Garden Paths and Hardscapes
Good landscaping is about more than just plants. Paths, benches, walls, water features — they’re all part of hardscaping and can make or break the look of your yard and garden landscape.
In the competitive housing market, every feature of a home is crucial in attracting potential buyers. The home’s exterior makes the first impression, and hardscapes, as important elements of landscaping, play a critical role gaining a return on value. Along with helping a property stand out in buyers’ minds, a carefully thought-out landscape using hardscapes allows homeowners to express their creativity and personality through the variety of options available.
Create your own path
A well-made concrete walkway or garden path not only stands up to years of hard use, it enhances the natural landscape and complements a home’s exterior features.
Traditional walkway materials such as brick and stone can be pricey and often difficult to install. As an easy and inexpensive alternative, you can build a new concrete path using manufactured molds, such as the Quikrete WalkMaker building forms. The result is a beautiful pathway that mirrors the texture and appearance of brick or natural stone with all the durability and economy of poured concrete.
Here is a simple, step-by-step process for making your own beautiful pathway. This is a weekend project one person can easily complete for a minimal cost. Typically, the cost to install a 10-foot-long concrete path is about $50 to $60 for materials.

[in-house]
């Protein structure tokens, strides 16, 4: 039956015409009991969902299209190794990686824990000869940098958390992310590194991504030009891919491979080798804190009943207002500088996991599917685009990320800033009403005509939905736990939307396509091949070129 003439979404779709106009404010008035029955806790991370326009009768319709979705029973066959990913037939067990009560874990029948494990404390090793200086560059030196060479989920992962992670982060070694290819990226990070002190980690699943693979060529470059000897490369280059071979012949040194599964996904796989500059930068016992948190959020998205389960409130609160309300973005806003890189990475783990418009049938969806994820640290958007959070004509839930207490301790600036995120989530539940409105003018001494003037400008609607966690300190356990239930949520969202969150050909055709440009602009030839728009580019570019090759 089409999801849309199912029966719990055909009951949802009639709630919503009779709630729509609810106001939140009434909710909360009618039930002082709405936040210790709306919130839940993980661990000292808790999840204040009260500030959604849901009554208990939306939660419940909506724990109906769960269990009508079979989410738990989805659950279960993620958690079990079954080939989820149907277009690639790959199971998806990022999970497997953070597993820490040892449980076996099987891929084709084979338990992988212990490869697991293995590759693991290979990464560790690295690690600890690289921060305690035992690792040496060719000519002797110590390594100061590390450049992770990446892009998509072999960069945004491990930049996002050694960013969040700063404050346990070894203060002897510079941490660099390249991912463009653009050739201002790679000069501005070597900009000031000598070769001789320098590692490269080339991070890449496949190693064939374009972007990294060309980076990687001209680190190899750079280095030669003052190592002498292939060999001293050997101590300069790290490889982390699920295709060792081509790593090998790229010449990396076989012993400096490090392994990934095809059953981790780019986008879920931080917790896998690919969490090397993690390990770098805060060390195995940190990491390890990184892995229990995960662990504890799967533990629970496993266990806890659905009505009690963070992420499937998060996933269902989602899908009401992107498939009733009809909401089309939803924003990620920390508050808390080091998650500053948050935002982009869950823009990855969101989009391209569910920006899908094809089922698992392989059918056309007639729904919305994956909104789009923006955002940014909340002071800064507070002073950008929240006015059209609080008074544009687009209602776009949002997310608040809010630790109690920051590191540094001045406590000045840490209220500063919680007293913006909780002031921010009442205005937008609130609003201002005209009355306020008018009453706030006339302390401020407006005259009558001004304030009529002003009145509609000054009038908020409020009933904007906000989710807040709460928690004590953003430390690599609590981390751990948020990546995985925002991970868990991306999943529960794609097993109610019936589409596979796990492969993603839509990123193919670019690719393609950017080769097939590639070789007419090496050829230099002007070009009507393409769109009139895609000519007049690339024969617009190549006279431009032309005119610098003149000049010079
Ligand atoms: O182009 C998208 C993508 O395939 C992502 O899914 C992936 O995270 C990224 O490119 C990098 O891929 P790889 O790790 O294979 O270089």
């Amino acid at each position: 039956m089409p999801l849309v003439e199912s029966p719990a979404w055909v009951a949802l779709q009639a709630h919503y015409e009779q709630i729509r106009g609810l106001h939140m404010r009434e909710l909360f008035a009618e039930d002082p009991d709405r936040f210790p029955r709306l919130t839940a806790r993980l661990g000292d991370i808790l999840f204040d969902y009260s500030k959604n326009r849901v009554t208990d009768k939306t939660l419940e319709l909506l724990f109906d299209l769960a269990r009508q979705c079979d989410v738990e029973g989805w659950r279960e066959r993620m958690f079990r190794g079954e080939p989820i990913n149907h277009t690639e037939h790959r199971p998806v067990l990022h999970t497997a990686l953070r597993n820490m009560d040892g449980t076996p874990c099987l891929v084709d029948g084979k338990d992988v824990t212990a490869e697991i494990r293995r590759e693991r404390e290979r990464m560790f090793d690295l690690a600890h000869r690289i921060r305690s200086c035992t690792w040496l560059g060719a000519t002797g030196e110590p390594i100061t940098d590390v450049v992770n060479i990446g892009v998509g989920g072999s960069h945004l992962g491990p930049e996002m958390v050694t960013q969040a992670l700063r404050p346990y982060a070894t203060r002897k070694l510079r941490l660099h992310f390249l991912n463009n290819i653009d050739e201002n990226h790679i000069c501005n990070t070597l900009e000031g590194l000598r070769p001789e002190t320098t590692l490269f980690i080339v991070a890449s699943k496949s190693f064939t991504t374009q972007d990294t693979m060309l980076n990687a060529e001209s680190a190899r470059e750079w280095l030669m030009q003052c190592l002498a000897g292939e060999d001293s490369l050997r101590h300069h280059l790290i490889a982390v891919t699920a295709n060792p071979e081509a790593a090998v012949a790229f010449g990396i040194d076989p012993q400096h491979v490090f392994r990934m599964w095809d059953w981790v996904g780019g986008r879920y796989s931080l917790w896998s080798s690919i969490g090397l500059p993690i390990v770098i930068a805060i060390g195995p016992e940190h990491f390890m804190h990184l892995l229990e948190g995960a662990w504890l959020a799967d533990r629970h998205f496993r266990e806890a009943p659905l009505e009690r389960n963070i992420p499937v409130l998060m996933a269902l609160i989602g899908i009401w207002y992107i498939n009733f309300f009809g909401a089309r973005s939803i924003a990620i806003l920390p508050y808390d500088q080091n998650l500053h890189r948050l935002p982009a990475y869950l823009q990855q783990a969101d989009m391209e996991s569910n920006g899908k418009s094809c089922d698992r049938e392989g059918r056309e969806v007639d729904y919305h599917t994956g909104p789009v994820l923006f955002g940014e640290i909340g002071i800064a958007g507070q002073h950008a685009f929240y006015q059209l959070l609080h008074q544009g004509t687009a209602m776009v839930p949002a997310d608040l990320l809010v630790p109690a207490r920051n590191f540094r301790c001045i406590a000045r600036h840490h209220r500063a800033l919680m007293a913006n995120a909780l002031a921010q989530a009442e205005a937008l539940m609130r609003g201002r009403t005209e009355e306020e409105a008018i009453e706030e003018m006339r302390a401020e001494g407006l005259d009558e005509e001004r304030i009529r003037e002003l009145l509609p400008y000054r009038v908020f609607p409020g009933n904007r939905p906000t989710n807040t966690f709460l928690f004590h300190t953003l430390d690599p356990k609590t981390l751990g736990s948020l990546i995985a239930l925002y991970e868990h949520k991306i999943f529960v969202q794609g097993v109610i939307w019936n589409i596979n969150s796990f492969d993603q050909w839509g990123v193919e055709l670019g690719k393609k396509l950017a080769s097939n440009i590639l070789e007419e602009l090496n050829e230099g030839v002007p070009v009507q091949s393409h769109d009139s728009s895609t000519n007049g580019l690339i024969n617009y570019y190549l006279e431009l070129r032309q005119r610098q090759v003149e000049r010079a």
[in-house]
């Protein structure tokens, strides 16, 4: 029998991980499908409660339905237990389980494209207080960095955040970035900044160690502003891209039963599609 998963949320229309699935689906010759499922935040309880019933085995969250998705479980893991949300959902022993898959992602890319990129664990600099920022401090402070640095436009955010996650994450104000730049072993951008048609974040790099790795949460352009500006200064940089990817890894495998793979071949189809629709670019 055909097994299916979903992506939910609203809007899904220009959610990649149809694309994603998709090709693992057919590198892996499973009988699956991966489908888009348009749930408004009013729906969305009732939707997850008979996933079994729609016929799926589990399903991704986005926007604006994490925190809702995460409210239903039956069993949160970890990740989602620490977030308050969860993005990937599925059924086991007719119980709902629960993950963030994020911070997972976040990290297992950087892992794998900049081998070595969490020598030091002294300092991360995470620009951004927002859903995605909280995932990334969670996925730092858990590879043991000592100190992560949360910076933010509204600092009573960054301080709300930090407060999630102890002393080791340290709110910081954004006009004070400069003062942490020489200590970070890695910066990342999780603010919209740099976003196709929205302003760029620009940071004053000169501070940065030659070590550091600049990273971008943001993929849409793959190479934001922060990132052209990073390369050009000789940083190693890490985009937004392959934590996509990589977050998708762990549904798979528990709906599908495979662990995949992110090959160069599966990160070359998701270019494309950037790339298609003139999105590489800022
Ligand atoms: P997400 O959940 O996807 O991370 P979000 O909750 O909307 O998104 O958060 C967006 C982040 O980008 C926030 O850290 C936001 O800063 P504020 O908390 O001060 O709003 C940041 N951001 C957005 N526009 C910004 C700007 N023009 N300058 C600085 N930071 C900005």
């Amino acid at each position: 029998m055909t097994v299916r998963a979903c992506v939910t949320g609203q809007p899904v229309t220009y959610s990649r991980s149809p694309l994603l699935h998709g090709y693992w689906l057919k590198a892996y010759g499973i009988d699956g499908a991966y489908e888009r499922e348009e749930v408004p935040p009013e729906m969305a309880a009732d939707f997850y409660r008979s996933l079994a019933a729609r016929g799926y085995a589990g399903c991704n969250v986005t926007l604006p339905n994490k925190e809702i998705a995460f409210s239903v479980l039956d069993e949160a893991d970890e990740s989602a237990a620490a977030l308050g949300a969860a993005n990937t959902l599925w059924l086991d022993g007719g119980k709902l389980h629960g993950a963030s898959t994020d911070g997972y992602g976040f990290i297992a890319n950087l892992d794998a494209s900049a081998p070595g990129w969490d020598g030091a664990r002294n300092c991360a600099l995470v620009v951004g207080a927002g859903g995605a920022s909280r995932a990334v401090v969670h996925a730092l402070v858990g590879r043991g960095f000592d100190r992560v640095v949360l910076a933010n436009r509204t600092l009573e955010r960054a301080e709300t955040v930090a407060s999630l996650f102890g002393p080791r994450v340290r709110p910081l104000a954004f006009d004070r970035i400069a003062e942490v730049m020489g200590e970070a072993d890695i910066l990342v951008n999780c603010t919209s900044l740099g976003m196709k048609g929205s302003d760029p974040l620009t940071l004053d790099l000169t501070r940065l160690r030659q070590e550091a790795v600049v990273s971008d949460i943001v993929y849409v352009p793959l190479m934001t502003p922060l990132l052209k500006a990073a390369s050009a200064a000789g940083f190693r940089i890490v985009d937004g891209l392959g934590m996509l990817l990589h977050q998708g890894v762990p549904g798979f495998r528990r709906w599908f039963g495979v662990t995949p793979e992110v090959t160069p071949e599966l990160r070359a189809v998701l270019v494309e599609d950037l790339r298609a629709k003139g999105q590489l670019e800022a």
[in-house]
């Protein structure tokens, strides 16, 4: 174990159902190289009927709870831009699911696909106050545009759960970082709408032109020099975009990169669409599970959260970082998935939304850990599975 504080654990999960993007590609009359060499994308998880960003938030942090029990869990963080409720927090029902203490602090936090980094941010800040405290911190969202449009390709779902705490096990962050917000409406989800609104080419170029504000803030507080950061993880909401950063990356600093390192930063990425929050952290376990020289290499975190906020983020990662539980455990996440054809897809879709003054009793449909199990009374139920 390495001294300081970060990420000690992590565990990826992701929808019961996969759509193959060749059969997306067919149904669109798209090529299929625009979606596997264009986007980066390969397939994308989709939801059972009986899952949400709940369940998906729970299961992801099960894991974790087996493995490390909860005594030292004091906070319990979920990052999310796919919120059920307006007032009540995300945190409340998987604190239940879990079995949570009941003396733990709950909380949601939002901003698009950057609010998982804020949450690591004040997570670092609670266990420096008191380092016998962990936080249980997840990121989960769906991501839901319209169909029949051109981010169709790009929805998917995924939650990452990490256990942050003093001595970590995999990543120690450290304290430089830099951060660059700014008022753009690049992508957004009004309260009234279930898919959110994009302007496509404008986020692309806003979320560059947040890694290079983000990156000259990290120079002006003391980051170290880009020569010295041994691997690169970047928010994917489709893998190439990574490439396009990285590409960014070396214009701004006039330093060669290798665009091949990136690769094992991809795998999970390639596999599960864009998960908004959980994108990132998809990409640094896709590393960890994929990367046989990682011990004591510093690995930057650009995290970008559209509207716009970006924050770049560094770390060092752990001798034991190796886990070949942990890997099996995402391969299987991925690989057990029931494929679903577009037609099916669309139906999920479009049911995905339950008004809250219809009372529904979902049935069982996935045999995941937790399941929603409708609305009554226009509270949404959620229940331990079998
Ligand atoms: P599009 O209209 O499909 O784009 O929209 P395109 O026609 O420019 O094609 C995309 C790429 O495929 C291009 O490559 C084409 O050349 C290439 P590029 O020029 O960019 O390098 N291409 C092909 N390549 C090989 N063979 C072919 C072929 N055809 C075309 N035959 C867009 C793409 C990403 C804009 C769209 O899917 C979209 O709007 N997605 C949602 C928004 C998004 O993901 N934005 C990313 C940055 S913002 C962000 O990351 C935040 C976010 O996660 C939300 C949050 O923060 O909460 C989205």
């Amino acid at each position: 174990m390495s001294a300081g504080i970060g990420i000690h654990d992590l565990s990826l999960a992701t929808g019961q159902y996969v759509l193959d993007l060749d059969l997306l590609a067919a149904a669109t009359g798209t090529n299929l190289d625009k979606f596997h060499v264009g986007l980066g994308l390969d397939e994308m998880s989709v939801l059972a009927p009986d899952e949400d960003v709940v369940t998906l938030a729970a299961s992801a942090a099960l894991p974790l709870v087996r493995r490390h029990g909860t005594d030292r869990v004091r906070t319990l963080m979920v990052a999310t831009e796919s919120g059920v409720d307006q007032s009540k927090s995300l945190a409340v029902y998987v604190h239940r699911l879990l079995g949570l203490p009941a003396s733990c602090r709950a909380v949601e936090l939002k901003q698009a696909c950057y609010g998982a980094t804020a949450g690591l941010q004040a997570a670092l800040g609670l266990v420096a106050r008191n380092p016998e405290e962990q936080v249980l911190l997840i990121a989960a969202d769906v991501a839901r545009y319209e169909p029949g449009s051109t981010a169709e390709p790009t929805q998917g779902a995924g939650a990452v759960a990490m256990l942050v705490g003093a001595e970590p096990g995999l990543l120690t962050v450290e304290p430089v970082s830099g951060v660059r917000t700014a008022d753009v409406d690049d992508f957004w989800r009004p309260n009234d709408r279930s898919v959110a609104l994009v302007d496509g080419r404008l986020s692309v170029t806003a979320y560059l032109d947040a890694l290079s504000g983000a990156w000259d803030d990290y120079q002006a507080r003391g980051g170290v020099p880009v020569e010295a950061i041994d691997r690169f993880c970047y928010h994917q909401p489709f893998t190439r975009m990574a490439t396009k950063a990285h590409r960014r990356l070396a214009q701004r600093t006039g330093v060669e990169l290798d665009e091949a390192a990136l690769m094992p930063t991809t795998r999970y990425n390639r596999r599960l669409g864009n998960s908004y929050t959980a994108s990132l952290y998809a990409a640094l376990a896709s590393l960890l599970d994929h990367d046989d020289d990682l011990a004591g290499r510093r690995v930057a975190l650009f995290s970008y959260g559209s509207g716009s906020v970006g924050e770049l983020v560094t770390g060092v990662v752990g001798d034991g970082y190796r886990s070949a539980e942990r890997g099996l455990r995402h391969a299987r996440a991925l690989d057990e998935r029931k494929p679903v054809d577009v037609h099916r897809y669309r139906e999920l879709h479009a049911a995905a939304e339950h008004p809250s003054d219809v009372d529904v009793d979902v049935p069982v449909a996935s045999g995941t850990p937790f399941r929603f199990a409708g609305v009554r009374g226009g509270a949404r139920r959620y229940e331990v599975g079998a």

- concrete mix or crack-resistant concrete mix
- liquid cement color
- polymer-modified jointing sand (optional)
- excavation and site preparation tools
- building form
- wheelbarrow or mixing box
- margin trowel or finishing trowel
Step 1: Prepare the project site by leveling the ground, removing sod or soil as needed.
Step 2: Mix a batch of concrete for the first section, following the product directions. Place the form at the start of your path and level it. Use a shovel or trowel to fill each cavity of the mold with wet concrete. Consolidate and smooth the surface of the form using a concrete margin trowel.
Step 3: Promptly remove the form and then smooth the edges of the section with a trowel to create the desired finish (it may help to wet the trowel in water). For a nonslip surface, broom the section or brush it with a stiff brush. Rotate the form one-quarter turn (90 degrees) with each section to vary the pattern. Place the form against the finished section and repeat steps 2 and 3 to complete the next section.
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